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Minocycline-Induced Bone DiscolorationA Case Report
Charles M. Chan, MD1; David G. Hicks, MD1; Brian D. Giordano, MD1
1 Department of Orthopaedics and Rehabilitation (C.M.C. and B.D.G.), Department of Pathology and Laboratory Medicine (D.G.H.), University of Rochester Medical Center, 601 Elmwood Avenue, Box 665, Rochester, NY 14642. E-mail address for C.M. Chan: Charles_Chan@URMC.Rochester.edu. E-mail address for D.G. Hicks: David_Hicks@URMC.Rochester.edu. E-mail address for B.D. Giordano: Brian_Giordano@URMC.Rochester.edu
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Investigation performed at the University of Rochester Medical Center, Rochester, New York

Disclosure: None of the authors received payments or services, either directly or indirectly (i.e., via his institution), from a third party in support of any aspect of this work. One or more of the authors, or his institution, has had a financial relationship, in the thirty-six months prior to submission of this work, with an entity in the biomedical arena that could be perceived to influence or have the potential to influence what is written in this work. No author has had any other relationships, or has engaged in any other activities, that could be perceived to influence or have the potential to influence what is written in this work. The complete Disclosures of Potential Conflicts of Interest submitted by authors are always provided with the online version of the article.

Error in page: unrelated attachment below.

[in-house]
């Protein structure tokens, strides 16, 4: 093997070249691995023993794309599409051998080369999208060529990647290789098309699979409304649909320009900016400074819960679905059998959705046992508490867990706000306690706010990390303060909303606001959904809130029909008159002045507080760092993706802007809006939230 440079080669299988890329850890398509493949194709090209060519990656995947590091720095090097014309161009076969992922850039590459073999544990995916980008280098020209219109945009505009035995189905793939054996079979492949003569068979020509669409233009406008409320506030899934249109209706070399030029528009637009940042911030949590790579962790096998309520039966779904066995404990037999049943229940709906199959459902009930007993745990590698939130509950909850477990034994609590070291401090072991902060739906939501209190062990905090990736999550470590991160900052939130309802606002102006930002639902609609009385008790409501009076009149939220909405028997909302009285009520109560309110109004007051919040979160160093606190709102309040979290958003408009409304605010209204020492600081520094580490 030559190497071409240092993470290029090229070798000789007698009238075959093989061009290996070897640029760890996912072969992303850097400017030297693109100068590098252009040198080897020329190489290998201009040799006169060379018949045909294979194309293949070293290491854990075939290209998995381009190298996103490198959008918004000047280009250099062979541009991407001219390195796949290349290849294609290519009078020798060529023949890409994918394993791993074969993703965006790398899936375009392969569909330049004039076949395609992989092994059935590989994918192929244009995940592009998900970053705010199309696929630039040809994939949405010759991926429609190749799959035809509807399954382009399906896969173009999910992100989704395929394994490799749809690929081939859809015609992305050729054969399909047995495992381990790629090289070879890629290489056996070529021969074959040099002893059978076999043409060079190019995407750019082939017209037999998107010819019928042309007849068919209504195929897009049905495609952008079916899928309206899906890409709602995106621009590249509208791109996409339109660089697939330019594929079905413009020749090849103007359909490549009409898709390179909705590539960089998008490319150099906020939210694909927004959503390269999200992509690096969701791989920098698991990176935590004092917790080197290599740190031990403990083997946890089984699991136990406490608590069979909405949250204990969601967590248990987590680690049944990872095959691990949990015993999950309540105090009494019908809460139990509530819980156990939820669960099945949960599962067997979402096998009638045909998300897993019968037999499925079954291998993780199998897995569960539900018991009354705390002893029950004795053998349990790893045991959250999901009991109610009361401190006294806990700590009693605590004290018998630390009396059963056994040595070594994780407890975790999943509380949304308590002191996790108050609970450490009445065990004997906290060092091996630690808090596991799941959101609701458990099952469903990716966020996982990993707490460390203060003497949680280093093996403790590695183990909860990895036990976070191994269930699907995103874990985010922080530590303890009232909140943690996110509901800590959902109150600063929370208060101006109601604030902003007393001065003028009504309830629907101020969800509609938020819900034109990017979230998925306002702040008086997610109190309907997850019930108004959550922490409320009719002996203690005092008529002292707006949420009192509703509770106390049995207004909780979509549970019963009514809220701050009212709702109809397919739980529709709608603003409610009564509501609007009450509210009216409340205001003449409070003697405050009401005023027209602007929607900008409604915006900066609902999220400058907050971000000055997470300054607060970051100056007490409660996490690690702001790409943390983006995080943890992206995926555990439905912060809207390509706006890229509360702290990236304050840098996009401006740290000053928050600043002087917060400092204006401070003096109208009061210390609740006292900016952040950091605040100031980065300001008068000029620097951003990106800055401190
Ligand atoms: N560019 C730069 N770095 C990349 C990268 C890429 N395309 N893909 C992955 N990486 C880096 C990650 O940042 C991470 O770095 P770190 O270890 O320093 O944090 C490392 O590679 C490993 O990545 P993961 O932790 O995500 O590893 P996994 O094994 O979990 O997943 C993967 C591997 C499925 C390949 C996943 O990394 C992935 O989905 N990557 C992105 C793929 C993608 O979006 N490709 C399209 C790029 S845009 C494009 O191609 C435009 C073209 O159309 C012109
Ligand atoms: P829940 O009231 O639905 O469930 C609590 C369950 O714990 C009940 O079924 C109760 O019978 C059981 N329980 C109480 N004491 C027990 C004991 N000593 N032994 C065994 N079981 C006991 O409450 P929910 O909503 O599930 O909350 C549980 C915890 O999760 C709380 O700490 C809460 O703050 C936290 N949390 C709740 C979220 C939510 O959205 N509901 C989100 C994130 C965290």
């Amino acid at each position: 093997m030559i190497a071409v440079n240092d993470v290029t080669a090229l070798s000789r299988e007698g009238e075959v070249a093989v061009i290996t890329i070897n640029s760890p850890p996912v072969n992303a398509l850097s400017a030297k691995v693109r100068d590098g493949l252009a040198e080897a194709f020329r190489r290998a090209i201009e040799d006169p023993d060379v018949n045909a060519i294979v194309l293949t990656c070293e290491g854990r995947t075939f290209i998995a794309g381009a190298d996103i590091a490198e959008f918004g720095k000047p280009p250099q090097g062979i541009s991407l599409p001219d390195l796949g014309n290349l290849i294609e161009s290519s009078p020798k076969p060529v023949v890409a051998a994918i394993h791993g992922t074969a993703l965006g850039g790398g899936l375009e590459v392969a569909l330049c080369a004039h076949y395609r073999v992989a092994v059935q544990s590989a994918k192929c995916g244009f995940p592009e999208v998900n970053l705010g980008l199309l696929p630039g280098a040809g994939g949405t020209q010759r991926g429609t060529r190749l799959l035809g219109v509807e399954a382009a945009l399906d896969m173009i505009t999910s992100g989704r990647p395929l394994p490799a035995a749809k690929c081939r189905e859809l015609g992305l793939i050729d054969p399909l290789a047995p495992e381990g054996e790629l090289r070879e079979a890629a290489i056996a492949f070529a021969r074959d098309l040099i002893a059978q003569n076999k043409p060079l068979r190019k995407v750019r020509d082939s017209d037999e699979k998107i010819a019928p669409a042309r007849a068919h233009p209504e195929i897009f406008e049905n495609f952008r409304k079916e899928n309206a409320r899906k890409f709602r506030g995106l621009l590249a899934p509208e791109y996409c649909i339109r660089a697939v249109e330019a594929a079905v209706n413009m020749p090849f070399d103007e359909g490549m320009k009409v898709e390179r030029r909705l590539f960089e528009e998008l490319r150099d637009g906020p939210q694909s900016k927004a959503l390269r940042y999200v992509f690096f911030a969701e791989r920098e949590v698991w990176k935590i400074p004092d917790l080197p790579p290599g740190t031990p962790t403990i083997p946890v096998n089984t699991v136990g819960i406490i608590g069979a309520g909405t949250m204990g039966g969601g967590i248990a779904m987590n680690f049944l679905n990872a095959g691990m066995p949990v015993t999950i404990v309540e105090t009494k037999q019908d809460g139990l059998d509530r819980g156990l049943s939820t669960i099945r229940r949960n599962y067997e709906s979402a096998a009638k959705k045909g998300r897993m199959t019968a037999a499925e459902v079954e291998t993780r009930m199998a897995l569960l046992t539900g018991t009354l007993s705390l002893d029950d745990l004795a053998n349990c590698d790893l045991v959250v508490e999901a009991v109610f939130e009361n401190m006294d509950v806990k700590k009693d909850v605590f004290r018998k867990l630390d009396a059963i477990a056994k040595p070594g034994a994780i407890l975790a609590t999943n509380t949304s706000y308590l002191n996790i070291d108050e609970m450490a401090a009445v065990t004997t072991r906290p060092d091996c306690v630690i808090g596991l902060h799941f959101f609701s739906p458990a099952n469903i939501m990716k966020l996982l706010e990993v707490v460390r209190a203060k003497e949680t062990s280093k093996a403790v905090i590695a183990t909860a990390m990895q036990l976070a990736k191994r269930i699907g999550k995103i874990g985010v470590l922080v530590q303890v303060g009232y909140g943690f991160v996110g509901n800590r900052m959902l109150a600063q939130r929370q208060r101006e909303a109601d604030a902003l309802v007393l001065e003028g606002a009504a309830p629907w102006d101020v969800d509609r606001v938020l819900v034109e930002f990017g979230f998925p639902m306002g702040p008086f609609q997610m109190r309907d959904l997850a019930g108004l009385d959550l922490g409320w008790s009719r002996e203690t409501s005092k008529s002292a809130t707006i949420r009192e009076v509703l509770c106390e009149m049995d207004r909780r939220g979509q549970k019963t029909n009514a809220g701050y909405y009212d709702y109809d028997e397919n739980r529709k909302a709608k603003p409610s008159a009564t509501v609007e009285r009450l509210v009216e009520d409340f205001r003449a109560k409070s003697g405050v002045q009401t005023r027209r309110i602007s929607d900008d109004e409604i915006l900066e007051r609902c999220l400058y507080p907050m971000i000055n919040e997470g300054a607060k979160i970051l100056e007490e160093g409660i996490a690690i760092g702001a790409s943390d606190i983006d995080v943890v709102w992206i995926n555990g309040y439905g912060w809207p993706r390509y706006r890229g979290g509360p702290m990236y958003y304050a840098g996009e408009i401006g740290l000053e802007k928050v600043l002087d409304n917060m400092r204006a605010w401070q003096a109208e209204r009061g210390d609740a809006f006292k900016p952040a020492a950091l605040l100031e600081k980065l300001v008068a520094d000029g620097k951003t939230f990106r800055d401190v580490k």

Copyright © 2012 by The Journal of Bone and Joint Surgery, Inc.
JBJS Case Connector, 2012 Sep 12;2(3):e47 1-3. doi: 10.2106/JBJS.CC.K.00153
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Minocycline is a semisynthetic second-generation tetracycline derivative that is widely used as a broad-spectrum antibiotic and anti-inflammatory agent1. Long-term treatment with tetracycline and its related derivatives causes discoloration and hyperpigmentation of the skin, bone, teeth, sclerae, thyroid, and oral mucosa2-11. Minocycline shares the same basic ringed structure found in other tetracyclines, with the exception of a dimethylamino group substitution at C7 and a functional group absence at C6. These differences in chemical structure result in more lipophilic properties than in other members of the tetracycline family12. Whereas tetracycline is known to cause discoloration in bone by oxidation-induced color change after binding irreversibly to hydroxyapatite, which is later deposited at the mineralization front on unmineralized mature osteoid, minocycline poorly chelates calcium and is thought to cause bone discoloration by a less well-understood mechanism13. Findings, including minocycline’s ability to discolor fully formed mature teeth as well as the presence of iron with trace amounts of calcium in minocycline-induced dark pigment, give credence to this idea14-16.
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